Service Dogs, Companions with a Purpose
People usually know that a dog in a special harness with a hand grip on it is a guide dog used to guide a blind person. The dogs are commonly referred to as Seeing Eye dogs. There are other canines that perform services for their handlers just as valuable as guiding a blind person across a busy street. These dogs wear vests, emblazoned with “Service Dog” and are usually on a regular leash, not a harness with a handle.
The handler of one of these dogs will usually have a disability that requires the dog to alert them on the condition and help bring the person out of a medical emergency, or the dog may be trained to help a disabled person do a physical task, retrieve a dropped object, open a door or bring a ringing telephone to a person who may not be able to reach the phone’s cradle and answer the phone on his own. The could also help shop for groceries. A service dog can be trained to sniff the breath of a diabetic person and alert them to a problem with either high or low blood sugar conditions before the situation gets to a critical stage resulting in a coma. Service dogs are even trained to assist veterans or active duty military personnel who may be suffering from Post Traumatic Stress Disorder (PTSD).
Since the Americans with Disability Act of 1990 became effective, disabled citizens have been accompanied by their service dogs in any facility, including grocery stores, theaters, restaurants, sports facilities, churches, and any other public building. This is a right guaranteed by federal law. In public buildings service dogs are subject to come into contact with people of all ages, under all conditions. The major problem the dog may face is attention from well meaning citizens.
Service dogs are highly trained. They know they are working when dressed in their vest. They go from being a pet to a worker with a purpose. When in public and a child or adult talks to them or attempts to pet them they are momentarily distracted from their mission to their handler.
Allen Connel, of Orange is the handler of TaLa, a beautiful dog of white German Shepherd and Malamute bloodlines. TaLa is trained to alert Connel when he is beginning to be affected by his medical condition, or to help him out of a situation that has occurred. “People often come around us and tell their children ‘look at the Seeing Eye dog,’” said Connel. “Can you imagine how the child feels when they have been told that and then see me shopping and placing items in my shopping cart? The public needs to be aware that there are dogs that provide many kinds of services for all kinds of disabilities, not just blindness. I appreciate that people want to admire my dog, but they need to leave TaLa alone so she can do what she is trained to do.”
Well meaning people often do things that border on rudeness or being impolite to a disabled person. There are rules of etiquette for interacting with a person with a service dog. A person should not approach the dog and talk to it or attempt to pet the dog without asking the handler if it is all right to do so. They should abide with the request of the handler. If they are with children, they should insure that the children do not act contrary to the request of the handler. A person should not ask the handler what type of disability he or she has. People often are not comfortable discussing problems with someone they do not know and have never seen before. One should never, under any circumstances, offer food to a service dog. People should also be aware that anything they do that may upset the handler could cause the dog to react. This does not mean the dog would attack, but the dog could be going into the mode of reacting to the handler’s situation and the person could mistakenly think the dog was being aggressive toward them, which would not be the case. The rule for seeing a person with a service dog should always be “respect.” The handler and the dog should always be treated with respect. They should be allowed to do whatever they are attempting to do and not be interrupted. It doesn’t matter how well meaning the person may be.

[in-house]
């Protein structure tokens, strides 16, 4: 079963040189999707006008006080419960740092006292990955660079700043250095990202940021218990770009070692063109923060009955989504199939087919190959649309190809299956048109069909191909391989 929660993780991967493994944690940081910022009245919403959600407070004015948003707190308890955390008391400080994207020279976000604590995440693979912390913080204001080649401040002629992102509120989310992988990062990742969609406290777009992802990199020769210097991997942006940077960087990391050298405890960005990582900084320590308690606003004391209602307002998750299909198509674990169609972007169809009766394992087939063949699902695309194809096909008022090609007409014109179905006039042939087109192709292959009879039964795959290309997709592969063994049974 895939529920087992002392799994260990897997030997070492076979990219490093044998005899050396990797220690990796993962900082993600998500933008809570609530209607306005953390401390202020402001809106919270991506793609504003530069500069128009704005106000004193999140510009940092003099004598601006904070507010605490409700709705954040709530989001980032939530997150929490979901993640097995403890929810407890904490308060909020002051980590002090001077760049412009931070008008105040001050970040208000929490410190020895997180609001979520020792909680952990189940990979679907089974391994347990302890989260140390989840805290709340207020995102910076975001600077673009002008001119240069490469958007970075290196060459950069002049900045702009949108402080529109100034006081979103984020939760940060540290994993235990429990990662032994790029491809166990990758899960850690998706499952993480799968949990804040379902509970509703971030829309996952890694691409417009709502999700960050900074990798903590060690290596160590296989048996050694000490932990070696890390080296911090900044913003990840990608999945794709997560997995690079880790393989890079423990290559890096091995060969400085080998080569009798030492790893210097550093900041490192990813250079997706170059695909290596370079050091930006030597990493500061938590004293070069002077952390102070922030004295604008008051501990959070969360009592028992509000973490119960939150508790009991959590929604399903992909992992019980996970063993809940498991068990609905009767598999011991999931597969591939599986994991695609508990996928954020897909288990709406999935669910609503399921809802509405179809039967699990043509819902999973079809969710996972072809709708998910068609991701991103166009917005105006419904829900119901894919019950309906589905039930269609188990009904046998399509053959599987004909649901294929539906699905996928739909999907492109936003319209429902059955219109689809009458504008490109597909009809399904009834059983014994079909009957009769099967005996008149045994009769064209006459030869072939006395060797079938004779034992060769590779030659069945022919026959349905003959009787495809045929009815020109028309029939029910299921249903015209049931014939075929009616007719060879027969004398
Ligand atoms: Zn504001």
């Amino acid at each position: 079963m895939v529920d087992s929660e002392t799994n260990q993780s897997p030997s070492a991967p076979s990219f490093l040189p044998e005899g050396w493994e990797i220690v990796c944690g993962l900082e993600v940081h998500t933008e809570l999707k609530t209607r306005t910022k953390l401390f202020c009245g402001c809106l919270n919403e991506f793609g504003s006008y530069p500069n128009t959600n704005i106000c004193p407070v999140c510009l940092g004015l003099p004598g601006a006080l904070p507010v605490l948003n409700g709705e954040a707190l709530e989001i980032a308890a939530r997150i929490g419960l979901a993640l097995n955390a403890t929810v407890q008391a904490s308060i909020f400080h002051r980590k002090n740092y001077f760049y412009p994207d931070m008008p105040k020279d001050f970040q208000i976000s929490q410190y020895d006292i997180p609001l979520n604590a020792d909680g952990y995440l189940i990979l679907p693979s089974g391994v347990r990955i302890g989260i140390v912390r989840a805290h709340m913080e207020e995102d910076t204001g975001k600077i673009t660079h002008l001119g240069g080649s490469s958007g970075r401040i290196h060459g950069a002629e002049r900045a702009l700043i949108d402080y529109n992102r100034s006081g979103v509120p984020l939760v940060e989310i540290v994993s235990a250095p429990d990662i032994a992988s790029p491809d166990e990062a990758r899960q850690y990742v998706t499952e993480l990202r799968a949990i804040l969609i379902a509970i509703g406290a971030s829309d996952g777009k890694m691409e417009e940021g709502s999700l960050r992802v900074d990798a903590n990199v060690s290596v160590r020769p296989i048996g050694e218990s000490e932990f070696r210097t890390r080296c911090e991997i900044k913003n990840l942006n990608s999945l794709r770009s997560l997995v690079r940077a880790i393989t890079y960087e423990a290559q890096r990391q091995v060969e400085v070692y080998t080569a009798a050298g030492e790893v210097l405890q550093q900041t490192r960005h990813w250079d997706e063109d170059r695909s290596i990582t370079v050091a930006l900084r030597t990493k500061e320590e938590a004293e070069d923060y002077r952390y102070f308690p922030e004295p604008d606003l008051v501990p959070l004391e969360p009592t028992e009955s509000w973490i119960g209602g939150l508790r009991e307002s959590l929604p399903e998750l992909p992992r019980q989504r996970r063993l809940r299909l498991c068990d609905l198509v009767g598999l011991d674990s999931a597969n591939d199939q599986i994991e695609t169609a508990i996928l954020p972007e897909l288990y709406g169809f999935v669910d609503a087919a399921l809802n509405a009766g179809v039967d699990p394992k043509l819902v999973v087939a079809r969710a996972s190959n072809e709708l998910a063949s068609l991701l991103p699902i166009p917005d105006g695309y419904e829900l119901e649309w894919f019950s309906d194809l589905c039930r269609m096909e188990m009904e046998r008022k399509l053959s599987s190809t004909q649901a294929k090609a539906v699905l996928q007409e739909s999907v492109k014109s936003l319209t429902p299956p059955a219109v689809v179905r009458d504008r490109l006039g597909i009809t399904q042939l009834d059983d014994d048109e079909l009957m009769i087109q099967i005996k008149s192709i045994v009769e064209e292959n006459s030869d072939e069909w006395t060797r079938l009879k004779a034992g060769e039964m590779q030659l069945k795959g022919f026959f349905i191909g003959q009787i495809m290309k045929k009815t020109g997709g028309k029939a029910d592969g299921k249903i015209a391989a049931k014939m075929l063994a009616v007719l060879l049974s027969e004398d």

A group in Arizona called Soldier’s Best Friend (SBF), chartered in January, 2011, trains dogs to assist veterans suffering from PTSD, or Traumatic Brain Disorder. They will provide the veteran with either a service or therapeutic companion dog. SBF is dedicated to helping the pet overpopulation problem. They obtain a number of dogs from shelters like the Arizona Humane Society. All of the dogs are spayed, neutered, vaccinated, and receive all necessary preventative veterinary medicines. The dogs go through a five to seven month training program. Any member of any branch of the service from any state is eligible to receive a dog. The only cost to the veteran is providing his transportation to and from Arizona if they are coming from another state and the cost of their housing and food while they are going through training prior to receiving their dog. The dog and training are of no cost to the veteran.
The dogs are trained to help the veteran recover and adjust back into civilian life. The dogs are trained to assist with panic attacks, depression, anxiety, bad nightmares, irritability, sleep disturbance, suicidal thoughts, reclusive behavior, and several other conditions. Once the veteran receives his dog he becomes responsible for the care and treatment of the dog.
Since the domestication of dogs they have provided many services to humans. The first dogs were work animals. They then became valued companions. Now they have progressed to being highly trained companions who have helped thousands of people with many types of disabilities lead more comfortable lives. All they ask in return for their work and unconditional love is just a little love in return.